Midzi V, Ayele, A., ESARSWG. "Determination of velocity models for the East and Southern Africa Region." Africa Geoscience Review. 2010;Vol.17(1):21-34.
Gor SO, Gitau CMW. "Developing a Sustainable Funding Framework to Support the Road Transport Sub - sect or in Kenya: What Role for Public - Private Partnerships? ." IDA International Journal of Sustainable Development,. 2010;101(06):1-17.
Chege K, Wagacha P, Pauw GD, Muchemi L, Ng’ang’a W. "Developing an Open source Spell-checker for Gıkuyu.". 2010. AbstractFull Text

Abstract In this paper, we describe the development of an open source spell checker for
Gıkuyu, using the Hunspell language tools. We explore the morphology of Gıkuyu and
highlight the inflection of various parts of speech, including verbs, nouns, and adjectives. In
Hunspell, surface words are realized as a set of continuation classes, with each class
providing a morpheme with a specific function. In addition, circumfixation, which is prevalent
in Gıkuyu, is implemented. Hunspell also provides for word suggestion, using character

Chege K, Wagacha P, Pauw GD, Muchemi L, Ng'ang'a W, Ngure K, Mutiga J. Developing an Open source Spell-checker for G˜ık˜uy˜u. Valletta, Malta: European Language Resources Association- ELRA; 2010.gikuyu_spellchecker.pdf
Chege K, Wagacha P, Pauw GD, Muchemi L, Ng'ang'a W, Ngure K, Mutiga J. "Developing an Open source Spell-checker for G˜ık˜uy˜u.". 2010.Website
Gitao, C G; Kihu BNWKSWMSM; LC;. Developing capacity for implementing innovative PPR control strategies based on the epidemiology and socio-economic aspects of the disease in the East African region.; 2010. Abstract

Major losses in sheep and goats have been incurred from Peste des petit ruminants (PPR), a relatively new disease in East Africa. It first appeared in Eastern Uganda but has since spread to most of Kenya and Northern Tanzania. Small ruminants are the source of income for most pastoralists in East Africa. In this study the epidemiology of PPR including risk factors, prevalence, and socio-economic effects will be analyzed using participatory tools in Turkana, Kenya and Longido in Tanzania.

Okumu F.O., Killeen G.F., Ogoma.S, Biswaro L., Smallegange R.C., Mbeyela E., Titus E., Munk C., Ngonyani H., Takken W., Mshinda H., Mukabana W.R., Moore S.J. "Development and field evaluation of a synthetic mosquito lure that is more attractive than humans. ." PLoS One. 2010;5(1):e8951.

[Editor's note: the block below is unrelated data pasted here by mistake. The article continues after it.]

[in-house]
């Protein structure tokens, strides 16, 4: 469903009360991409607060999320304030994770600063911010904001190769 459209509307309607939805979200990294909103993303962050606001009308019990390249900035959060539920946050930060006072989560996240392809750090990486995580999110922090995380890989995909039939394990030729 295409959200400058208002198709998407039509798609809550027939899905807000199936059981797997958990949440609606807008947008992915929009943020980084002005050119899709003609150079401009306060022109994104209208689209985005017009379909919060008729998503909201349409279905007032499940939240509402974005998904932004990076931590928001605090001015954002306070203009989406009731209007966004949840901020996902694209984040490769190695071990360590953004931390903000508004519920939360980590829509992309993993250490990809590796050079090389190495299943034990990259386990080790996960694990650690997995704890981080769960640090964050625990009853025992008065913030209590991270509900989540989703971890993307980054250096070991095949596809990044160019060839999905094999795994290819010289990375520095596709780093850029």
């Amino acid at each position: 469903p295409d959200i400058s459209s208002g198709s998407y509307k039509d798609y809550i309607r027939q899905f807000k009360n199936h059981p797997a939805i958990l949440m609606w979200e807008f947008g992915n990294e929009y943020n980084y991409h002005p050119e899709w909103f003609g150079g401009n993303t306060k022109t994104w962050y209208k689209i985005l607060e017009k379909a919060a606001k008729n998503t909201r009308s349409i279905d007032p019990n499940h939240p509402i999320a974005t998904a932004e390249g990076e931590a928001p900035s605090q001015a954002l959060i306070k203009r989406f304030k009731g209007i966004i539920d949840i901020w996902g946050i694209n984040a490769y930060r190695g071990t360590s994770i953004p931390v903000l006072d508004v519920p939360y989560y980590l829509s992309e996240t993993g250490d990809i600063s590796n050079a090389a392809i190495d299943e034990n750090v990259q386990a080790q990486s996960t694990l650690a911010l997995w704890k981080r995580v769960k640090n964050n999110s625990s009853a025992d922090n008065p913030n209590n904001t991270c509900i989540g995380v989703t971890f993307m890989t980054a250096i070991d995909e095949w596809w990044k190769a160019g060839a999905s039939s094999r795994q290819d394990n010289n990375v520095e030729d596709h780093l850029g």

MARY MWIANDI. "Development of University Education in Kenya Since Independence.". In: Shaping Research Universities in the Nile Basin Countries. Kampala: : Fountain Publishers; 2010.
Lombard A, Wairire GG. "Developmental Social Work in South Africa and Kenya: Some Lessons for Africa." The Social Work Practitioner-Researcher. 2010:98-111.
MO O, RO O. "The Dialectics of Sustainable Kibera Neighbourhood Development." International Refereed Journal the Icfai University Journal of Architecture. 2010;II(1).
Pamnani P, Rajab J.A G’a KJNR. "Disseminated Histoplasmosis diagnosed on Bone Marrow Aspirate Cytology." EAMJ. 2010;86:102-105.
Dharani N, Onyari JM, Kinyamario JI, Maina, Mavuti. "Distribution of Cd and Zn levels in Soils and Acacia xanthophloea Benth. From Lake Nakuru National Park, Kenya." Bulletin of Environmental Contamination and Toxicology. 2010;85(3):318-323.
Birithia RL;, Subramanian S;, Muthomi J;, Narla RD. "Distribution Of The Tospovirus Iris Yellow Spot Virus Infecting Onions In Kenya.".; 2010.
Birithia RL;, Subramanian S;, Muthomi J;, Narla RD. "Distribution Of The Tospovirus Iris Yellow Spot Virus Infecting Onions In Kenya.".; 2010.
R B, S S, Villinger.J, J M, R.D N, H.R P. Distribution of tospoviruses, Iris yellow spot virus infecting onions in Kenya. JKUAT; 2010.
Wagacha JM, Steiner U, Dehne H-W, Zuehlke S, Spiteller M, Muthomi J, Oerke E-C. "Diversity in Mycotoxins and fungal species infecting wheat in Nakuru District, Kenya." Journal of Phytopathology. 2010;157:527-535.Website
Maina J, Steiner U, H.DEHNE, Zuehlke S, M.SPITELLER, Muthomi J, OERKE E. "Diversity in mycotoxins and fungal spp infecting wheat in Nakuru." INSTITUTE OF SCINCE AND RESOURCE CONSERVATION. 2010;158(1439):527-537.diversity_in_mycotoxins_and_fungal_spp_infecting_wheat_in_nakuru.pdf
Schröder H. "Do high-context cultures prefer implicatures?". In: Relevance Studies in Poland. Exploring translation and communication problems. Warsaw : Warsaw University Press.; 2010.
Atieno R, Onjala J, Jama M. "Do think tanks benefit from APRM work? Kenya’s Experience.". In: in Gruzd Steven (ed) Grappling with Governance: Perspectives on the African Peer Review Mechanism. Johannesburg: Jacana Media (Pty) and South African Institute of International Studies; 2010.
Julius Juma O. "Does use of ICT-based market information services (MIS) improve welfare of smallholder farm households: Evidence from Kenya."; 2010. Abstract

The need to provide agricultural information to farmers has led to emergence of numerous ICT-based MIS projects in developing country. These projects aim at promoting commercialization of smallholder agriculture and subsequently their welfare. This study examines the welfare effects of one such project in western Kenya. It uses household food security and access to medical health services as proxies of welfare. The study finds that farmers that use ICT-based market information are more food secure and have better access to medical health services than their counterpart. It highlights policy implications of these findings.

Ndetei DM, Khasakhala LI, Mutiso V, Ongecha-Owuor FA, Kokonya D. "Drug Use in a Rural Secondary School in Kenya.". 2010.
Mganga KZ, Musimba NKR, Nyariki DM, Nyangito MM, Mwang’ombe AW, Ekaya WN, Clavel D, Francis J, von Kaufmann R, Verhagen J, Muiru WM. "Dry matter yields and hydrological properties of three perennial grasses of a semi-arid environment in East Africa." African Journal of Plant Science. 2010;5(4):135-141. Abstract